According to a study published in the latest issue of Health Services Research, blacks and lower income Hispanics are more likely to live in neighborhoods with few or no primary care physicians.
Lead author Darrell J. Gaskin, Ph.D., deputy director of the Hopkins Center for Health Disparities Solutions at Johns Hopkins Bloomberg School of Public Health explained:
“What this says to us is that we really need to encourage physicians to locate in these areas.”
According to research, minorities, the poor and those living in inner cities and rural areas, as well as those who are uninsured are more likely to have an irregular source of medical care, compared with those who do not.
Gaskin explained that primary-care physicians are vital as they are “our first line of defense in the health-care system. They deliver most of our preventive and routine services in terms of checkups and initial acute-care services and do the initial diagnosis to let patients know if they need a higher level of care.”
In order to find out which zip codes in U.S. metropolitan areas – which can include rural neighborhoods – had a shortage of primary-care physicians, the team examined data from the U.S. Census and American Medical Association from 2000 and 2006. The researchers defined a shortage of primary-care physicians as 1 physician per 3,500+ people, or no physician at all.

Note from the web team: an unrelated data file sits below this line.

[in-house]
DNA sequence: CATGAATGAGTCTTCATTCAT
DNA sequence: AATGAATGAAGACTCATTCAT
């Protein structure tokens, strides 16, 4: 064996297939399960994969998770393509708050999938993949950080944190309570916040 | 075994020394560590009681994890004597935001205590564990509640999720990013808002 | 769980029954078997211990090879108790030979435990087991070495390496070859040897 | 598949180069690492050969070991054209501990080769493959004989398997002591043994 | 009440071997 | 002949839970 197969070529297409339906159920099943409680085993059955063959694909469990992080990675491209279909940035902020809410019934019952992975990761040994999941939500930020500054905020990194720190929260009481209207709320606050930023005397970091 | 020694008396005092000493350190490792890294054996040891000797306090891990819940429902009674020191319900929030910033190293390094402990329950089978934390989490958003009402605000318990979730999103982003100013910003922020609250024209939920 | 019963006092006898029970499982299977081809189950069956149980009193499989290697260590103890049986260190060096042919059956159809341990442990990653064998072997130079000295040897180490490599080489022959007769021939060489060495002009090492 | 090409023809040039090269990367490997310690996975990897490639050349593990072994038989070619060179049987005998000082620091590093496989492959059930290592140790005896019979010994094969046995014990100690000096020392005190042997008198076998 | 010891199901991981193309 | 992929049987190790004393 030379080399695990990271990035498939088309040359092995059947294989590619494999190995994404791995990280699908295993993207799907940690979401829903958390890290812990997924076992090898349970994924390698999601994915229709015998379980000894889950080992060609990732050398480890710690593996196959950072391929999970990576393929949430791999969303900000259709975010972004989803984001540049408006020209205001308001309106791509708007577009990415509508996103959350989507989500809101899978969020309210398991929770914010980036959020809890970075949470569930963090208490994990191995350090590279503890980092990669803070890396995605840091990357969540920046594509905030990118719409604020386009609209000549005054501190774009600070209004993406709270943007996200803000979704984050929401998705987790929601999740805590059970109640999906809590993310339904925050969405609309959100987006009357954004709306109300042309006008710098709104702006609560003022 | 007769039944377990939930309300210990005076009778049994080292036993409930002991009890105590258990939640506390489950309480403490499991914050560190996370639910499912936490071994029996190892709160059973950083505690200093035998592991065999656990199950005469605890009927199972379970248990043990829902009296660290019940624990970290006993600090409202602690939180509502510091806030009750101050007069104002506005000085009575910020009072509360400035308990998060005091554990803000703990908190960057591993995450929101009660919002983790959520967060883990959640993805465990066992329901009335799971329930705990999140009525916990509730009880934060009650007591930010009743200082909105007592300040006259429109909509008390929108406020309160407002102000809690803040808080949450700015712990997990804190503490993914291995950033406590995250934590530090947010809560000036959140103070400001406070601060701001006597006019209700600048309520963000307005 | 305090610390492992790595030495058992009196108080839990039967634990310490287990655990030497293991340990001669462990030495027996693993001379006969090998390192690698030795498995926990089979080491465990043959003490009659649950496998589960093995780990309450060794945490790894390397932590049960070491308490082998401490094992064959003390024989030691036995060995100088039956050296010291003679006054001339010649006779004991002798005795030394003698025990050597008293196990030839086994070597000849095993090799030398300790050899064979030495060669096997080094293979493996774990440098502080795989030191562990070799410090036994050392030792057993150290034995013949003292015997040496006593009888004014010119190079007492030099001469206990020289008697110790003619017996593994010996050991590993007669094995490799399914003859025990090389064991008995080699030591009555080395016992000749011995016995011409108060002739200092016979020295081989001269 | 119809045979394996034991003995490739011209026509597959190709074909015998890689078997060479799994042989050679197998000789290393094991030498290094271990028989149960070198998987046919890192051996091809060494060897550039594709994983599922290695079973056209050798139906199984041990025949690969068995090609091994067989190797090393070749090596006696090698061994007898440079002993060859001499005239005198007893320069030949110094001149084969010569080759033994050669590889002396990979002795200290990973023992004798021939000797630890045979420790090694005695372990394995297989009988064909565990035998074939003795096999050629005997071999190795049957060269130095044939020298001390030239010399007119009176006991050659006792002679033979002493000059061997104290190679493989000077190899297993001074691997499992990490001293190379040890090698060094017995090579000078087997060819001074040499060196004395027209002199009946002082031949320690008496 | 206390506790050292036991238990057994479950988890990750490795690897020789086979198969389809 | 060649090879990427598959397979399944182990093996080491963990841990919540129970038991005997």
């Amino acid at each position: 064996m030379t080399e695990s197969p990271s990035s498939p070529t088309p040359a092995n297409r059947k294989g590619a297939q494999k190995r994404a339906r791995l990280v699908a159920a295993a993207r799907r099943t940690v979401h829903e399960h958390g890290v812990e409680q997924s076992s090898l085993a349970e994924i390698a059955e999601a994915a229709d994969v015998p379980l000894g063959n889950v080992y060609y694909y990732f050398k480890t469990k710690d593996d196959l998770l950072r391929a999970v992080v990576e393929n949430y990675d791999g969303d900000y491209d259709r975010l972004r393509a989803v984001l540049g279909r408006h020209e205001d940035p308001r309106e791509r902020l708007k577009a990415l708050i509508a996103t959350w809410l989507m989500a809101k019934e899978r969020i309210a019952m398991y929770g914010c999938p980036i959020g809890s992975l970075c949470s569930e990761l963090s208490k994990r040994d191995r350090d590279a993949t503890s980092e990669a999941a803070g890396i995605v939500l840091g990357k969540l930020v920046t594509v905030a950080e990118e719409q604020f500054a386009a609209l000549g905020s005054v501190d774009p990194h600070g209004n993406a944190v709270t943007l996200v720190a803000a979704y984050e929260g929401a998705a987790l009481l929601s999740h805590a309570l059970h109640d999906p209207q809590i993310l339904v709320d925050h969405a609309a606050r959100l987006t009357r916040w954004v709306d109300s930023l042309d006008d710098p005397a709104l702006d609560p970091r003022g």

The researchers found that blacks and Hispanics were more likely to live in areas with few or no primary-care physicians (25.6% and 24.3%, respectively) than whites or Asians (13.2% and 9.6% respectively). Although areas with primarily black or Hispanic residents were more likely to have a shortage of primary care physicians, the researchers found that the disparity disappeared for Hispanics after controlling for socioeconomic factors.
Results from the study indicated the availability of a primary care physician was positively linked with segregation of Asians, as well as certain groups of Hispanics. According to the team, foreign-trained doctors may help reduce shortages in Asian and some Hispanic neighborhoods, as they may be seeking places where patients speak their languages.
According to the researchers, the cost to financially sustain a practice in black neighborhoods may be a reason for the shortage and not racism and bigotry. They explain that in these neighborhoods, more black patients are uninsured or covered by Medicaid.
Stephen B. Thomas, Ph.D., director of the University of Maryland Center for Health Equity, explained:
“In many ways, it confirms that being black matters. You cannot make a living as a solo practitioner, particularly in primary care, if you’re serving a population that lacks the ability to pay.”
Gaskin explained that solutions to solving the shortages include expanding health insurance coverage to individuals without insurance, as well as increasing doctors’ reimbursement from the government to practice in areas with shortages. In addition, he states that it can be an extremely expensive proposition for a physician to treat the poor who use Medicaid for medical expenses.
“You can’t pay physicians less for a service under Medicaid and expect them to want to practice in that kind of area. We’re talking about areas where doctors won’t be able to practice because they just can’t sustain themselves.”
Written By Grace Rattue